The Cleveland Browns made the wrong kind of NFL history on Sunday night. Running a draw play on fourth down and nine, they became the first NFL team to decide that pounding the rock on fourth and very distant was a good idea. According to ESPN Stats & Info, No NFL team had attempted a draw on fourth or nine and more since at least 2007, when ESPN started tracking such calls.
ESPN Radio’s The Dan LeBatard Show was discussing this statistic on Monday and decided to invite one-time Michigan defensive lineman Trevor Pryce to join them. Pryce, a Wolverine from 1993 to 1994 who featured in 13 games before transferring to Clemson, wanted to discuss an even wackier play from his NFL career that spanned from 1997-2010.
The two-time Super Bowl champion went on to remember a game between the Minnesota Vikings and the Denver Broncos on Halloween 1999. “As a professional athlete, there’s certain plays you remember, you don’t remember the games, you remember like a play you made in the Super Bowl,” Pryce told LeBatard and company. “After some kind of unfortunate events, the Vikings are in 3rd and 56, look it up.” (Editor’s Note: The Vikings actually had 3rd and 37, but the sentiment of 3rd and ridiculously long holds.) “I come off the field and there is a certain package with only three defensive lineman, it is 3rd and 56. They give, I don’t even remember the running back, they give the running back the ball because they want three yards, he scoots, he scoots, he gets ten yards, he scoots some more, he gets 15... 58 yards later, first down,” laughed Pryce, who was standing on the Broncos sideline watching the play unfold.
The running back that carried the ball on that 3rd and incredibly long was none other than former Michigan Wolverine Leroy Hoard. Hoard played as a fullback and running back late in the Bo Schembechler era. He began his playing career in 1987 as a sophomore backing up Jamie Morris, and was the starter by his senior year, rushing for 832 yards and six touchdowns during his senior season. He also collected Rose Bowl MVP honors as a junior in 1989.
Hoard was winding down a ten year NFL career in 1999. Famously known for his exploits as a goal line specialist, legend has it Hoard once said “Coach, if you need one yard, I’ll get you three yards. If you need five yards, I’ll get you three yards.”
After Pryce’s interview, Hoard joined the program to give his side of that play. “They sent me in the game because I think Robert Smith was hurt” recalled Hoard. “They sent me in there, and so, I break through, I’m like hey now, five, ten yards, I’m breaking free! Then my worst case scenario, I broke free,” Hoard said with a chuckle. “My little fat legs were going as fast as they possibly could, I am exhausted, I think somebody grazed my shoulder pad, and I fell down. When it was all done, I had fifty-something yards, all I remember is when I get to the sidelines (wide receiver) Cris Carter said ‘Hey! You should’ve pitched it to me!’ But I could not wait for somebody to tackle me,” spoke Hoard of his career-long run. “I started thinking, what do you think was harder? Me getting 53 yards on a 3rd and 37? or us getting to 3rd and 37?”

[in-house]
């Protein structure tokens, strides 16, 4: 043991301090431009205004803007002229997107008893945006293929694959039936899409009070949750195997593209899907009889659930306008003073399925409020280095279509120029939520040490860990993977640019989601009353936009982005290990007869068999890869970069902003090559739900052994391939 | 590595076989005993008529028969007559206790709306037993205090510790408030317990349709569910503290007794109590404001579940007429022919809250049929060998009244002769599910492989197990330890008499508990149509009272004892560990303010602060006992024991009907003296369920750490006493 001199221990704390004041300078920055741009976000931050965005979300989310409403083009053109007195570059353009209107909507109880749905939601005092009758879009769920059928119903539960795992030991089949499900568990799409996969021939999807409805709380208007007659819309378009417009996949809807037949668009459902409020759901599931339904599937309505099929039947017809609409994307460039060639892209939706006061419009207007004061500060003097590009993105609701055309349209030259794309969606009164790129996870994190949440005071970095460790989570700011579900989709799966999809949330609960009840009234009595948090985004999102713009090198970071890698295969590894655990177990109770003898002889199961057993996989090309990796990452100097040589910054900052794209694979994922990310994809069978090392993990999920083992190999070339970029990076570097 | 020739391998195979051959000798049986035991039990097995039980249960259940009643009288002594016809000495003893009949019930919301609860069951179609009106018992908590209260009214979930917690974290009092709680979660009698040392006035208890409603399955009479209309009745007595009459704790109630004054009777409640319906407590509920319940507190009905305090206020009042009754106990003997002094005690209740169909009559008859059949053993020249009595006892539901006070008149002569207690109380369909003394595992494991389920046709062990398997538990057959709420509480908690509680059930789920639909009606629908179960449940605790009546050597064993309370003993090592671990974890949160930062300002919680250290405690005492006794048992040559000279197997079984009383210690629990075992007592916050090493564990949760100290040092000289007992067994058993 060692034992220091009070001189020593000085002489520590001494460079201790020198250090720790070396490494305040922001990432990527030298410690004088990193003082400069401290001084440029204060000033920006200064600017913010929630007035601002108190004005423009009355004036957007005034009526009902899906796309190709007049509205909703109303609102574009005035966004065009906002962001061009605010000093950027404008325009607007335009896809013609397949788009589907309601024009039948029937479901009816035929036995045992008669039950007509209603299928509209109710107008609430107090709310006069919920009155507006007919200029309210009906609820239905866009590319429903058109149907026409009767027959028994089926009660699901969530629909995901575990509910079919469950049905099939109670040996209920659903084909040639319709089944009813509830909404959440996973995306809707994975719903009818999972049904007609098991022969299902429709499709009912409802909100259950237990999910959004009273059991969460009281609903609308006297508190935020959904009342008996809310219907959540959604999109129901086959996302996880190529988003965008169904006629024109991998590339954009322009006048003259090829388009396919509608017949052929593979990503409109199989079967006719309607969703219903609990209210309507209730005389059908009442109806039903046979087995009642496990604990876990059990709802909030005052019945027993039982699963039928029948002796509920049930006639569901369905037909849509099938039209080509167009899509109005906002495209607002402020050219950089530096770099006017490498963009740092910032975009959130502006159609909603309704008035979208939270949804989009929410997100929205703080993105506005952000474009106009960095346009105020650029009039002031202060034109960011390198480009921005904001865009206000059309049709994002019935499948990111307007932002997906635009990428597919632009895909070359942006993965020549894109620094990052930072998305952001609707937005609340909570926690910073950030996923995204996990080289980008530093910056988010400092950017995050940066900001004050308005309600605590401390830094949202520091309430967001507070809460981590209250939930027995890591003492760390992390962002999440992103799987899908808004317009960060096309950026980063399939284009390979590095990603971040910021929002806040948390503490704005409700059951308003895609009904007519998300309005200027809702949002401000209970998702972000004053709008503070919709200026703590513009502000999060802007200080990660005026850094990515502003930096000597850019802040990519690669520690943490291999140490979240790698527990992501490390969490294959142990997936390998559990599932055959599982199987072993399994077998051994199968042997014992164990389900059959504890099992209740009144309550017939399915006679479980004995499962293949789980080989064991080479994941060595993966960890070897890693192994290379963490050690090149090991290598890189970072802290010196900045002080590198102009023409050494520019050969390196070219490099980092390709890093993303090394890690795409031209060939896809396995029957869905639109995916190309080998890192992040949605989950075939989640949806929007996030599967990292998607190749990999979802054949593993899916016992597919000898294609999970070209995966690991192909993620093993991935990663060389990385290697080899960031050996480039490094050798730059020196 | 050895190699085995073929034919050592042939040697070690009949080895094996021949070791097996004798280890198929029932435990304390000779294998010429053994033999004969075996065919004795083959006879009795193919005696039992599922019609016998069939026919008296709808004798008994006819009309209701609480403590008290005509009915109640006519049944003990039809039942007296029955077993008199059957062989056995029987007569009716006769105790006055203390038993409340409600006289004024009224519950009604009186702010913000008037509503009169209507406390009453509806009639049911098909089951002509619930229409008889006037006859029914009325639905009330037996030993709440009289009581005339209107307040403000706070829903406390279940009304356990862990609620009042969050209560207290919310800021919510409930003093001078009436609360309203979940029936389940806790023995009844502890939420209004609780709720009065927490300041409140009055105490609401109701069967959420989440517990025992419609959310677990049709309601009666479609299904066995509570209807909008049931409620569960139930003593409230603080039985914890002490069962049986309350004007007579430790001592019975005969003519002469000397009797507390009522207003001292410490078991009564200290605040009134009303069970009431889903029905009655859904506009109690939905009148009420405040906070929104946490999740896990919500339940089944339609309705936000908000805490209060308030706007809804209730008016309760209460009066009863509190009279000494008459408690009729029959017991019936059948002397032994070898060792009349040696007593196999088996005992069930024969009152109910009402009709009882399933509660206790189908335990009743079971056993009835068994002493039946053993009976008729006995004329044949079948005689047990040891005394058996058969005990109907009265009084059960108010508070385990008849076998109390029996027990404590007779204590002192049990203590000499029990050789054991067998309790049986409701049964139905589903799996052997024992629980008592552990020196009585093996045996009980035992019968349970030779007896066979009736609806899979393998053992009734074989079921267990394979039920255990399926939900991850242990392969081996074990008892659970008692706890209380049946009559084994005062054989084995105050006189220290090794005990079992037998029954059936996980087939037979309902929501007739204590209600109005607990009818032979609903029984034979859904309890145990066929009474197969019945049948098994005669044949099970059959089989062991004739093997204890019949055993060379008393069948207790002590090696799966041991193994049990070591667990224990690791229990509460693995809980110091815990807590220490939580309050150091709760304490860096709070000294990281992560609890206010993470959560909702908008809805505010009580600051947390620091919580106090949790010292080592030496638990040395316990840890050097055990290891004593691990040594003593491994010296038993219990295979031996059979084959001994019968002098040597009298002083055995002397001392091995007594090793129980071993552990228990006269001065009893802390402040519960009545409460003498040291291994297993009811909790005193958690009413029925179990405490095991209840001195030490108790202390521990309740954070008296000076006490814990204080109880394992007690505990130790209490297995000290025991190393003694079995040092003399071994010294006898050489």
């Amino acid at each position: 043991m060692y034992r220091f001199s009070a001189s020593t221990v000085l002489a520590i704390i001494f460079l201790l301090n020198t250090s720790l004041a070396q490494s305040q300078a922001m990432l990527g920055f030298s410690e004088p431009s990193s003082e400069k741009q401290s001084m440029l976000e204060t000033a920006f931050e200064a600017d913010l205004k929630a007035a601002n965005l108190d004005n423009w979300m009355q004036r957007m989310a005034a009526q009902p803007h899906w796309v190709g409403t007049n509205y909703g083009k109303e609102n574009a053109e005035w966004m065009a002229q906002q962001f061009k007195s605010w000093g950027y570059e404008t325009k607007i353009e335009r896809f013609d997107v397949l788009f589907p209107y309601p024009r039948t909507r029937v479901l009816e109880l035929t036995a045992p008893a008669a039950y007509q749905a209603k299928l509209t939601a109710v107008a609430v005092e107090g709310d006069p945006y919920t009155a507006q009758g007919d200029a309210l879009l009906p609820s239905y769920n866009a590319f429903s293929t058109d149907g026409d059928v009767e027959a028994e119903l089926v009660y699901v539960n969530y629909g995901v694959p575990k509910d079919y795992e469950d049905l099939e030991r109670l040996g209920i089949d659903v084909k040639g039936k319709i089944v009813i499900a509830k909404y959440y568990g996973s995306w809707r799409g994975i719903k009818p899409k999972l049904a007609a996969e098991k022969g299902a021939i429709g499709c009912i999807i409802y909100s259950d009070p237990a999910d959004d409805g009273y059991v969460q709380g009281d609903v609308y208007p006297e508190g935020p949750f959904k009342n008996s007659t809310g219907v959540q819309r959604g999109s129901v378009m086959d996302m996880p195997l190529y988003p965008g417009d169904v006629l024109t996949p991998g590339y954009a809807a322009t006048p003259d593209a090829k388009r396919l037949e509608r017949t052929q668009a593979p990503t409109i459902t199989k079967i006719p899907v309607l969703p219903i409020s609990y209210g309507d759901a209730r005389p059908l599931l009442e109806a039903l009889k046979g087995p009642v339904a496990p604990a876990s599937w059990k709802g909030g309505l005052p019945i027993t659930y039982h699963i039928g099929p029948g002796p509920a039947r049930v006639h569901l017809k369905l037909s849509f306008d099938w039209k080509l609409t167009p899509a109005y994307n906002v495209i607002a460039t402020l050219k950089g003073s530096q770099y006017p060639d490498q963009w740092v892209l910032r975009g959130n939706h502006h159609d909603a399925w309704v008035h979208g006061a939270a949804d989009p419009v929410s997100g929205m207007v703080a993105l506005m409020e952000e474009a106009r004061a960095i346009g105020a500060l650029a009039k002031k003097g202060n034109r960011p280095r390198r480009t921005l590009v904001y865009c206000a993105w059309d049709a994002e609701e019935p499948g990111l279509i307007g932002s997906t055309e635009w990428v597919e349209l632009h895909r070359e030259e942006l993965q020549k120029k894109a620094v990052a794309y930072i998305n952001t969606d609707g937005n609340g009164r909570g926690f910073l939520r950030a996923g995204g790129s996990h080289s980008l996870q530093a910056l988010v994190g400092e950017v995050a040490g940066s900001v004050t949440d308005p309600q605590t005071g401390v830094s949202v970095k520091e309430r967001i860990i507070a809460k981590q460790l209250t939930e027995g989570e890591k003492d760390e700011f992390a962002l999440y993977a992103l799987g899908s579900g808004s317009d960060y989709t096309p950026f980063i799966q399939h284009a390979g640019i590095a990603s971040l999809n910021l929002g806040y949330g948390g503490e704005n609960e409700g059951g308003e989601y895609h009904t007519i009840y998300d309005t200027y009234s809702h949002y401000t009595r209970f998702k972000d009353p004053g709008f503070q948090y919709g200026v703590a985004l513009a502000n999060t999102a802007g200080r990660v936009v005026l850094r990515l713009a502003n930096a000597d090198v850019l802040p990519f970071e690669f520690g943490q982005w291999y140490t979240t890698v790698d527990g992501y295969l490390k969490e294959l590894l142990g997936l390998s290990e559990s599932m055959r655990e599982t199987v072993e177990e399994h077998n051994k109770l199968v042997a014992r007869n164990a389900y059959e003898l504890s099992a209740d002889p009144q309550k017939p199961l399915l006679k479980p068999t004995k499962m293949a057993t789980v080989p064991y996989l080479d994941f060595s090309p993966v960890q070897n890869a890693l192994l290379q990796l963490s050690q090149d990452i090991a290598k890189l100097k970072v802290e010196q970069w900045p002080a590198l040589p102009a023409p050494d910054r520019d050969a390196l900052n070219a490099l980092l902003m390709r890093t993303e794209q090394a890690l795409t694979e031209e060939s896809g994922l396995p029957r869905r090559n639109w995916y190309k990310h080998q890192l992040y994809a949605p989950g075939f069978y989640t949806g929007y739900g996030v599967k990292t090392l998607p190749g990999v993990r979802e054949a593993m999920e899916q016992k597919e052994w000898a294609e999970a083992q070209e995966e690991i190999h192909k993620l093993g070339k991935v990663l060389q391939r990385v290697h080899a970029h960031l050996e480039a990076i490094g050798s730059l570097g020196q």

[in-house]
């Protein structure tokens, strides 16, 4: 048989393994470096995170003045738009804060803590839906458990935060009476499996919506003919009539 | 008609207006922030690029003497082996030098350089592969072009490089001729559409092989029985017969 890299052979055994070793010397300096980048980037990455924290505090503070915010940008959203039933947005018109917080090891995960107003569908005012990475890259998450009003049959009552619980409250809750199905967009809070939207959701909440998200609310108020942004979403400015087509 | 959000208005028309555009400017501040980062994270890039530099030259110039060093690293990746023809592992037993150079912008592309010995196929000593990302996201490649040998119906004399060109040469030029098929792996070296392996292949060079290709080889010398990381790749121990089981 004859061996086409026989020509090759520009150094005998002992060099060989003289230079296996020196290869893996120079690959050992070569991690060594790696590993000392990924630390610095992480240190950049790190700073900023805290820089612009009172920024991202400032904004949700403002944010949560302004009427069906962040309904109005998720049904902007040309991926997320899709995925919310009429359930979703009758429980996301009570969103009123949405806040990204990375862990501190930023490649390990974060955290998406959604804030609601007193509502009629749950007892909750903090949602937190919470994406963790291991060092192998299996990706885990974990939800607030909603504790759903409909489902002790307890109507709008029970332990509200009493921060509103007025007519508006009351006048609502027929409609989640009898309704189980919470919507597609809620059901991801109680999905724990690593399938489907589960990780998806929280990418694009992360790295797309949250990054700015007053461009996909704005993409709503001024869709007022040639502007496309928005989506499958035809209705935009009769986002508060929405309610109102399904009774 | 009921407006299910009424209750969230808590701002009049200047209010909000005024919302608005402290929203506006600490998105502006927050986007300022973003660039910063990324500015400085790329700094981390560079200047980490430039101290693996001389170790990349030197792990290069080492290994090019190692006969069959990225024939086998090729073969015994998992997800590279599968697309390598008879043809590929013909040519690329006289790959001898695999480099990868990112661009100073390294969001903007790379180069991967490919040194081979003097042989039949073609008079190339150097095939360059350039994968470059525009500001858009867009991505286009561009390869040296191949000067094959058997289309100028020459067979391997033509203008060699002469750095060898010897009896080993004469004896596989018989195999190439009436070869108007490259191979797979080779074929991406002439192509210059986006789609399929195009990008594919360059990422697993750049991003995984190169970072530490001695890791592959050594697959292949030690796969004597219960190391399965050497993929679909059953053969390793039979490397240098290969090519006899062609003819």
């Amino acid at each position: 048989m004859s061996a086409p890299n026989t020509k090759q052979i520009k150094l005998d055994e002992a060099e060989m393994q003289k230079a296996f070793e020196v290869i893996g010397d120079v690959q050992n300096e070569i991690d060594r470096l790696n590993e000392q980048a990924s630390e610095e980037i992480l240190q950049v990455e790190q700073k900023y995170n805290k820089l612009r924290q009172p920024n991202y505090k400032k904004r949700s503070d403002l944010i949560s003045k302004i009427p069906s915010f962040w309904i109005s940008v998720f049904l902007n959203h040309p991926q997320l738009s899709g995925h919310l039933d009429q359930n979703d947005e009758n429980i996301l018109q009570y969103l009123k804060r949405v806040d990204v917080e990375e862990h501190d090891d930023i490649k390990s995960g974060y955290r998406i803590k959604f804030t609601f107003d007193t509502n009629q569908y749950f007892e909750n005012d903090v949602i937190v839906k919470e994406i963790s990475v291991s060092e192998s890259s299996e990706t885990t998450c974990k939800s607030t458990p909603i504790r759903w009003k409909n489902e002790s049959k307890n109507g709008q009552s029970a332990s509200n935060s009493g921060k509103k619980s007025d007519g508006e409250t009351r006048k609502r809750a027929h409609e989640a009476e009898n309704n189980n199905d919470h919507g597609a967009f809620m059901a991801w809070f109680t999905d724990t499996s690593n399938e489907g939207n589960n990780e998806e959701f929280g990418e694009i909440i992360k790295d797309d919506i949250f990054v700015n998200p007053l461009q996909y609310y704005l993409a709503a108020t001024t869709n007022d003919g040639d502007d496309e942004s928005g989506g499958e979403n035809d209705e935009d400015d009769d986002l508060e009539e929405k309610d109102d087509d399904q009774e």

Hoard and Pryce began bantering back and forth about the play as they remembered what was ultimately a simple call for a draw play that ended in an extraordinary result and a new career-long run for Leroy.
“When they gave Leroy the ball, we’re like okay, little jelly roll is gonna get the ball and fall forward for four yards, they’re gonna punt from their end zone, our offense is gonna be set up,” recalled Pryce. “Our offense had gotten up off the bench, their (coaches) like ‘alright okay, defense is back up!’ and I was like what. just. happened?” said Pryce.
“I couldn’t have been too much of a jelly roll, nobody wasn’t catching me!” Hoard retorted. “The only reason why they caught me is because my body was not designed to run that far, when I got to forty yards, I’m telling you it was fear.”
“Here’s the thing, nobody blocked for him, the offensive line just sat there,” replied Pryce. “(Left Tackle) Todd Steussie and (Offensive Guard) Randall McDaniel just kind of stood there but to everybody’s shock, Leroy is running down the field. There is nobody around him for 25 yards.”
“I was more impressed that there was nobody that could catch me!” Hoard said. The run ultimately ended after a 53 yard gain as Hoard was dragged down by Broncos defensive backs Dale Carter and Tory James.
While in the end, it was a play that only the most die-hard of pro football fans will remember, the LeBatard Show did fans a service on Monday morning. The program reunited two former Wolverines to talk about both sides of one of the more unlikely third down plays in NFL history.
You can listen to the full interview featuring Hoard and Pryce on ESPN Radio here.